With 2.4 million people locked up in the United States, prisons are big business, and not just for the private companies that operate them. The Center for Public Integrity has a multi-part look out today on the business scheme to make inmates and those newly released from prison pay to access their own money.
The report focuses on JPay, a prisoner financial services company which sells debit cards and money transfer services to inmates and their families. Amirah Al Idrus reports for the Center for Public Integrity:
In Michigan, for example, JPay charges users 50 cents to check the card's balance at an ATM, $2 to withdraw cash, 70 cents to make a purchase and 50 cents a month for a maintenance fee. Even not using the card costs money. Doing nothing draws a $2.99 fee after 60 days. To cancel the card, it costs $9.95.
In a companion article, Center for Public Integrity reporter Daniel Wagner writes that families have few alternatives but to submit to this fee-filled world.
Inmates' need for money is inescapable, Nelson says. Those in northern Illinois are not issued cold-weather clothes, he says, leaving them vulnerable to frostbite unless they can get money to pay for prison-approved long underwear and boots.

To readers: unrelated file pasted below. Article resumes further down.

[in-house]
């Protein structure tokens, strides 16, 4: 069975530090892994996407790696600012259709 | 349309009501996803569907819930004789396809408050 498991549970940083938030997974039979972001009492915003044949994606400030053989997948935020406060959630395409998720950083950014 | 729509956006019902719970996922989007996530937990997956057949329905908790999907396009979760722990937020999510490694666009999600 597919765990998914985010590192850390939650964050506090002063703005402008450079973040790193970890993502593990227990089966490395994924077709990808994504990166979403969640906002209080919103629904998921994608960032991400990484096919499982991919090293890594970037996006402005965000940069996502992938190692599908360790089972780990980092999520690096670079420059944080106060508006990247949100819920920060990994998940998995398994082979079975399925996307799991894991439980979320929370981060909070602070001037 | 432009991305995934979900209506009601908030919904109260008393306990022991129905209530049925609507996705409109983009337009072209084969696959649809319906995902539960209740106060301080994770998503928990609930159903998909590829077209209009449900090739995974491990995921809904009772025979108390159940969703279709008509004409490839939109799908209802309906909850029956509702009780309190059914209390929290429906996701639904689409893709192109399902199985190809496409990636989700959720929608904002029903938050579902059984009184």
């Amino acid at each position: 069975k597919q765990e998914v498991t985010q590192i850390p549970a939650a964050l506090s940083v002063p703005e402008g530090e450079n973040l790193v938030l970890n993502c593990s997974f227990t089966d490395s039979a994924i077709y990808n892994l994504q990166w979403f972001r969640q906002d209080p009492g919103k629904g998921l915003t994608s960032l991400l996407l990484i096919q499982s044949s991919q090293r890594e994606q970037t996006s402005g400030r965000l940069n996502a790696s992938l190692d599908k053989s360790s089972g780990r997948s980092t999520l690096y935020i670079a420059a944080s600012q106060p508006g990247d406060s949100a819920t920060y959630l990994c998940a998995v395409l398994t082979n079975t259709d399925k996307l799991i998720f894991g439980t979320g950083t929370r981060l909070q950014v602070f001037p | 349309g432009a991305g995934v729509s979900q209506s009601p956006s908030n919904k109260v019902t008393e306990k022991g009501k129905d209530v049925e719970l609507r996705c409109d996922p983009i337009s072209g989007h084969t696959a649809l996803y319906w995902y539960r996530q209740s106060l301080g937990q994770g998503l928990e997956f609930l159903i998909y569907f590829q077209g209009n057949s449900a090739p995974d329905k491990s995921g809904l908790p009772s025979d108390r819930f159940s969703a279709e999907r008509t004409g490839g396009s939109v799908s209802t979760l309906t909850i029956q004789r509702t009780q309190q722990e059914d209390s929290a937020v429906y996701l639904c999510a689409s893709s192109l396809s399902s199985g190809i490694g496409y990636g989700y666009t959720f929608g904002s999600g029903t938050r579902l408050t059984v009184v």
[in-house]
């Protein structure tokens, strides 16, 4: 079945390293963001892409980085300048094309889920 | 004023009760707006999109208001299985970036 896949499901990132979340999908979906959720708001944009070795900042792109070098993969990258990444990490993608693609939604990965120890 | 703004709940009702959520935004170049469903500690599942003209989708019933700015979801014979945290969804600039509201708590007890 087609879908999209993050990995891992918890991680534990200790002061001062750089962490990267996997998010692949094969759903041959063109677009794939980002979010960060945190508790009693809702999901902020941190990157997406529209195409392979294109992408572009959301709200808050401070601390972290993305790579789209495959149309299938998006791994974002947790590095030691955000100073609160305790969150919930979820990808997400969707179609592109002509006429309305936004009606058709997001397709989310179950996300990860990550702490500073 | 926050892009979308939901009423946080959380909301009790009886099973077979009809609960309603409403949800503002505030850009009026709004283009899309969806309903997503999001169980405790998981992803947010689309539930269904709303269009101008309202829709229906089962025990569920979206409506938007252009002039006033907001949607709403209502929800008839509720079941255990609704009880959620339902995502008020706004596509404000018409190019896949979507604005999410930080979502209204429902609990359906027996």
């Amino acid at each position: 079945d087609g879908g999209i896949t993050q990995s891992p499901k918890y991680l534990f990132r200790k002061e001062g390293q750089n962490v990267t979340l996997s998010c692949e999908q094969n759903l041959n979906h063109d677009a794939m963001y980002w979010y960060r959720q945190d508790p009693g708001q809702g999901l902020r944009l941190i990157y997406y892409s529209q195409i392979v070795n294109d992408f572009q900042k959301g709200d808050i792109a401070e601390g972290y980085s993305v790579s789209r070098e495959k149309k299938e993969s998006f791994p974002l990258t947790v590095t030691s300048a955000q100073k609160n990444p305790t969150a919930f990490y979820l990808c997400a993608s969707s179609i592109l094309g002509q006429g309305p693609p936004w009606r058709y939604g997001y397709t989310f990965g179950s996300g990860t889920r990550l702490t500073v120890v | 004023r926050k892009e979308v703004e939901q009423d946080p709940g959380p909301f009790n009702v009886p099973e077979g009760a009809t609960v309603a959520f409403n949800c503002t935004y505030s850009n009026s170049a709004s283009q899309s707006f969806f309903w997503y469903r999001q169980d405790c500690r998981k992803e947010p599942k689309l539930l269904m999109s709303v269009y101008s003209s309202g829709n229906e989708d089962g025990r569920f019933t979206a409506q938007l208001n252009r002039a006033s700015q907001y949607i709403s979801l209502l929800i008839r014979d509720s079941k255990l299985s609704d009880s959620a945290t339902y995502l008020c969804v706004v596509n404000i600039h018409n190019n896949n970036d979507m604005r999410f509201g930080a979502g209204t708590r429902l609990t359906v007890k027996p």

Taken together, JPay and other prison vendors create a system in which families are paying to send the money, and inmates are paying again to spend it, says Keith Miller, who is serving 21 ½ years at Bland for a series of drug-related, violent crimes committed in his early 20s. The earliest he may be released is 2021, when his mother will be 87 years old.
"The fact that [my mother] has to pay the fees to send the money and then the fact that [prison agencies] make a certain cut off it seems to me that [the prisons are] double-dipping into the money they're sending," he said in an interview at the prison. "It really doesn't make sense to me that this should be allowed."
CPI will release the second half of its report on Thursday. Read the rest at the Center on Public Integrity.